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How Some Development Agencies' Discourse Purports to Fight but Actually Perpetuates the Stigmatization of HIV and AIDS

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The Pediatric AIDS Coalition at UCLA Cause Education Committee – How Some Development Agencies' Discourse Purports to Fight but Actually Perpetuates the Stigmatization of HIV and AIDS

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How Some Development Agencies' Discourse Purports to Fight but Actually Perpetuates the Stigmatization of HIV and AIDS

  1. 1. How Some Development Agencies’ Discourse Purports to Fight but Actually Perpetuates the Stigmatization of HIV/AIDS Maddie Powell
  2. 2. Research Question How might development agencies who are not primarily focused on the fight against HIV/AIDS but have programs that seek to serve those living with HIV/AIDS be employing discourse that actually perpetuates HIV/AIDS-related stigma? Examples of organizations researched: Clinton Foundation’s “Clinton Global Initiative”, Bill & Melinda Gates Foundation, World Health Organization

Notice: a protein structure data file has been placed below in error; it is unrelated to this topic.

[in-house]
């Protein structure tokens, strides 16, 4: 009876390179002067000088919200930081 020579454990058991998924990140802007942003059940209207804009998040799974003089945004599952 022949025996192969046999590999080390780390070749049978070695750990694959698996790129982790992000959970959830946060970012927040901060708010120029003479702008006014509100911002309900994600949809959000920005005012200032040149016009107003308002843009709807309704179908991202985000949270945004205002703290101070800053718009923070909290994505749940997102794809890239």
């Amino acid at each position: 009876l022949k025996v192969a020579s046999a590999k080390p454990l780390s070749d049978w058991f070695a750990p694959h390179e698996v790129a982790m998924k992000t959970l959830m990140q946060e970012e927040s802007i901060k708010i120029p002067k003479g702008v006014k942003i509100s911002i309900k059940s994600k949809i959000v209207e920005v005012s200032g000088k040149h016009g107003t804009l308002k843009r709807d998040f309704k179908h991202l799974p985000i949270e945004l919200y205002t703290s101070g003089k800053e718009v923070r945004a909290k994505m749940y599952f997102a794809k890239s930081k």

3. 3. Research Goals ● Gain a deeper understanding of the discourse employed by organizations many people worldwide depend on for information and support ● Assess how everyone - myself included - could be better about how we discuss HIV/AIDS ● Highlight instances in which language - or lack thereof - could be perpetuating stigma more than it is combating it ● Challenge us all to consider the impact of the words we use to inform our actions
  4. 4. 3 Identified Areas of Stigmatization 1. Explicitly stigmatizing language 2. Misuse of language and terminology relating to HIV/AIDS, suggesting a lack of care and/or expertise in handling the topic 3. Omission of any information about the deeply stigmatized history of HIV/AIDS
  5. 5. Conclusions ● Without an emphasis on anti-stigma rhetoric, development organizations are doing more harm than good by further isolating those living with HIV/AIDS and reducing the likelihood that they will benefit from the treatment opportunities the organizations seek to provide. ● Considering the power of language: we have a responsibility to highlight, question, and challenge stigmatizing language, not only in our everyday experiences, but also from organizations that might be seeking to serve but sometimes stigmatizing in the process.
  6. 6. Thank you so much for listening! Comments or questions?

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